17 Jan AM – Reef[er] Madness

Today was ironically probably my most ambitious day of activities and events, ironic that I would get the chance to share this with everyone. So the last few days have been pretty lax, since finishing the [lecture portion of the class] work I have found it difficult to get any work done mostly because of weather conditions. My project along with Josh involves measuring changes in sponge growth in different reef sites along the coast using last year’s data from our resident TA Amber. Who by the way has been very helpful in learning how to catalogue and identify sponges. Anyways we decided that given accurate weather reports of low wind conditions from yesterday we would be allowed to tag along with Prof. Brad and Amber to one of the sites and see if we (Josh and I) could both prove useful to them and also start our project which at this point was starting to seem less and less possible to complete. 

Loathe as I was to awaken at seven (especially after the late night bonfire on the jetty shooting out into the bay) I reluctantly dragged myself out of bed and put my gear together in the morning rain. Our departure was not much better as wind and rain kept the sea rolling with swells and white caps as we attempted to exit the bay; however, it was better (I was told) than their previous three mornings. We stood on the deck as we motored out to sea in our little boat cresting over the waves and bouncing through the troughs, all the while screaming classic rock songs over the wind and rain. We arrived 20 minutes later or so and Amber and I quickly suited up, hopped overboard, and with little effort managed to complete one of the several surveys Amber needs for her thesis, as Josh and Brad bided their time above water. When we returned to the surface 40 minutes later I noticed Josh had undone his wet suit and was sitting a little awkwardly on the side of the boat looking green. He had unfortunately thrown up most of the contents of his breakfast in the intervening time.  I also began to feel rather uncomfortable. Within a few minutes of surfacing I too managed to regret eating anything before heading out. All in all it was successful in the sense that our combined semi-digested breakfasts managed to attract the resident sea turtle Herbert to the scene who surfaced only a few feet off the port stern.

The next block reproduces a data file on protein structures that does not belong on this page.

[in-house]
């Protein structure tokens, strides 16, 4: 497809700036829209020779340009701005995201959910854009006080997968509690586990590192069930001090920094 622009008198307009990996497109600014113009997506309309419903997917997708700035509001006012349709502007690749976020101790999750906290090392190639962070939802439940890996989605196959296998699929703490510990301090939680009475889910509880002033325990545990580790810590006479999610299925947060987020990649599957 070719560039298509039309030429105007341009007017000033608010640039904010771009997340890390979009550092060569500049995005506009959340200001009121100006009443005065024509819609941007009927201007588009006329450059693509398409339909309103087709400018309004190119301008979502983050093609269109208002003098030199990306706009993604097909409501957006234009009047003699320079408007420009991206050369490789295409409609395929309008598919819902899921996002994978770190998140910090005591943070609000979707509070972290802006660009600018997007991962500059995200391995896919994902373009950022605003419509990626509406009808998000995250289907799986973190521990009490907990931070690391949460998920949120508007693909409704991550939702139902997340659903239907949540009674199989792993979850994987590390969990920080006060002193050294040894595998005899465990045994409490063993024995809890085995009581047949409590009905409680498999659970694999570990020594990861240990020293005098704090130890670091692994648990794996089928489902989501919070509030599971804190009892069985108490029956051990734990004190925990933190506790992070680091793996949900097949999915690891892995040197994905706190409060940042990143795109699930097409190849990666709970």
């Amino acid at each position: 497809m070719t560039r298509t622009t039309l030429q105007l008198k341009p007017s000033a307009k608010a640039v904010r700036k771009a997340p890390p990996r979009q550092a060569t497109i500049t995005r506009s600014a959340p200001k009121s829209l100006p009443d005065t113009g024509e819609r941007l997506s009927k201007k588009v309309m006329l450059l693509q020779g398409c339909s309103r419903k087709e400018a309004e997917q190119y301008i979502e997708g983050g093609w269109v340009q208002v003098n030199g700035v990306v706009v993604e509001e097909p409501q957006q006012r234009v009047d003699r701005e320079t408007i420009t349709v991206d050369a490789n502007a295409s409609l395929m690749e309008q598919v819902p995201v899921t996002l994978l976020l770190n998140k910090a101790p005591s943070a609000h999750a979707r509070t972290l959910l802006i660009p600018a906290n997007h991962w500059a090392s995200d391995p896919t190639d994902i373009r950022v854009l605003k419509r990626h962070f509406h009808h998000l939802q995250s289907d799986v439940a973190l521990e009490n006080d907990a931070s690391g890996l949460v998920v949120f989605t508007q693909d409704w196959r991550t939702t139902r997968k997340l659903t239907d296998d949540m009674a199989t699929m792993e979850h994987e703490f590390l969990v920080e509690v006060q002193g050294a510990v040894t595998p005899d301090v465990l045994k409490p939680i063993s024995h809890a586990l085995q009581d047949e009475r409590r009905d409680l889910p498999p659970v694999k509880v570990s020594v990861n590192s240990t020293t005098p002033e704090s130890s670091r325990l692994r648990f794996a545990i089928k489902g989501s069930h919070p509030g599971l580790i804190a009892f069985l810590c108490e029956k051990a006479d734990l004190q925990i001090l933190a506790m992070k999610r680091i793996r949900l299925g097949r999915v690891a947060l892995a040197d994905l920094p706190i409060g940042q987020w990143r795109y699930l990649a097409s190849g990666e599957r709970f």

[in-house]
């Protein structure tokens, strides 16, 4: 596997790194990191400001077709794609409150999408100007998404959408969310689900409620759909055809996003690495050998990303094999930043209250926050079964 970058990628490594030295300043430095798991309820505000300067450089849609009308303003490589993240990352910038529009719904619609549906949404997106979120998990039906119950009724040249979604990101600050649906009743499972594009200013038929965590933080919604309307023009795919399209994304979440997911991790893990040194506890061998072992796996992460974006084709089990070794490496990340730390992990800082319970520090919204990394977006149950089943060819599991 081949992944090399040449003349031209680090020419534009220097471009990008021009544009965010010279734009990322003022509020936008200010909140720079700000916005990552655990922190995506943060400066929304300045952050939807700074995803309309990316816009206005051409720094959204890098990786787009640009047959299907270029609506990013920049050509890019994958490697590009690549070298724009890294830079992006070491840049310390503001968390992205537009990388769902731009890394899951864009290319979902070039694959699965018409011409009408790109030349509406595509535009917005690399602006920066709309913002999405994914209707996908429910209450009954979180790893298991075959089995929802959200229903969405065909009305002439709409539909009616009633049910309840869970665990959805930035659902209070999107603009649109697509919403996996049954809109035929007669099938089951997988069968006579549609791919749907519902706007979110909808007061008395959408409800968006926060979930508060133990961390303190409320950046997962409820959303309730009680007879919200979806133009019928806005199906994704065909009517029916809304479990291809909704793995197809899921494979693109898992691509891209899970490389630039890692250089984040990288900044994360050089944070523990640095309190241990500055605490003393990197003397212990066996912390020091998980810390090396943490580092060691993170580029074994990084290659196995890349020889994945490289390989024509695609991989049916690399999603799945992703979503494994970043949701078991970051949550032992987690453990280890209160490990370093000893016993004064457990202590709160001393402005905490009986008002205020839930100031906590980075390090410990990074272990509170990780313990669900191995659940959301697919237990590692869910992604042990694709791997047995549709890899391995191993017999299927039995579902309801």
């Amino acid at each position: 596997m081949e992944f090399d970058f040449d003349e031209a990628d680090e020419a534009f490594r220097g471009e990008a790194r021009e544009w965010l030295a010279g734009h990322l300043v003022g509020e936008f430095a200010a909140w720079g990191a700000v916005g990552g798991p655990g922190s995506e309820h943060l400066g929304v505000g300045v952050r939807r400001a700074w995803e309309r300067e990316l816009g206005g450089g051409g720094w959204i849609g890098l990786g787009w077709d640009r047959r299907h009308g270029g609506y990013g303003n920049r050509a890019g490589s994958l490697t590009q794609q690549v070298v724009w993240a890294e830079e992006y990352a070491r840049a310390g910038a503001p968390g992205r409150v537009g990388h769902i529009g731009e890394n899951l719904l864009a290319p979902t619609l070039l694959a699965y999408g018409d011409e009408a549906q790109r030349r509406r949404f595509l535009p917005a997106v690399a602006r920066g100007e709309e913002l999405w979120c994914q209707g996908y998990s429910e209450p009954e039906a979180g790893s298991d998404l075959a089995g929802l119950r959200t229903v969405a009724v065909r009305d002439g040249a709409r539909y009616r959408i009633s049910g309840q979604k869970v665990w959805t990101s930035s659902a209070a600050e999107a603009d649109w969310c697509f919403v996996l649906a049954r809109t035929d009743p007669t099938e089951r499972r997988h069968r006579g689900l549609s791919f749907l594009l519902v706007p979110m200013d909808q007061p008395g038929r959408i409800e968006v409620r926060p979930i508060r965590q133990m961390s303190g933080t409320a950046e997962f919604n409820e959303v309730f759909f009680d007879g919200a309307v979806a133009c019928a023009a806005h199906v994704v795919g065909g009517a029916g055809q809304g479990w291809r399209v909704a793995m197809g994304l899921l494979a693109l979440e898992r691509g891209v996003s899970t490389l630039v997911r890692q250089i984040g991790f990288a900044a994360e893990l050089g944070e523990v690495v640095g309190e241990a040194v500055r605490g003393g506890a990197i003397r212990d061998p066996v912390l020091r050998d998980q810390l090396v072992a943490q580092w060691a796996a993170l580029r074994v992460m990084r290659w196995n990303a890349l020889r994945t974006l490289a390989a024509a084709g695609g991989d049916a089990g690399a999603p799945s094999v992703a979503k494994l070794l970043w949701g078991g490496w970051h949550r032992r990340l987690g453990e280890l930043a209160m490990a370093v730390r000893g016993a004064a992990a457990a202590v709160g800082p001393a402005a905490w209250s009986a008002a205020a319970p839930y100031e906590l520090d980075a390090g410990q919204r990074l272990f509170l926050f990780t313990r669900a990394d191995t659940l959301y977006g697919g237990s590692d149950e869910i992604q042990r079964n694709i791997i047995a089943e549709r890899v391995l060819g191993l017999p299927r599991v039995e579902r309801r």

The rest of the day has been a bit hazy due to the synergistic effects of dehydration and sleep deprivation. I have managed little other constructiveness, besides getting increasingly sunburned, taking a nap, and deciding that perhaps our project should not involve two dives per day at the risk of never holding down a meal. 

    Overall everyone enjoyed the post noon, balmy weather, and the multiple rainbows that appeared throughout the day. Most projects are coming along as far as I can tell and everyone seems to be in high spirits (besides Josh and me who are of course still recovering). It seems as though there is an angst starting to pervade the mood that perhaps our little vacation may end, and we will eventually have to return to the reality of not living in Jamaica; however, that said it has not become too tense yet and everyone remains excited.

Camoflauged peacock flounder on the reef.

– Max

One thought on “17 Jan AM – Reef[er] Madness

  1. I have been in your seasickness situation before, and it is not fun! ;{
    Ask Prof. Brad to tell you about his time on the SeaSemester boat in the North Atlantic years ago. He has an iron stomach, but most…

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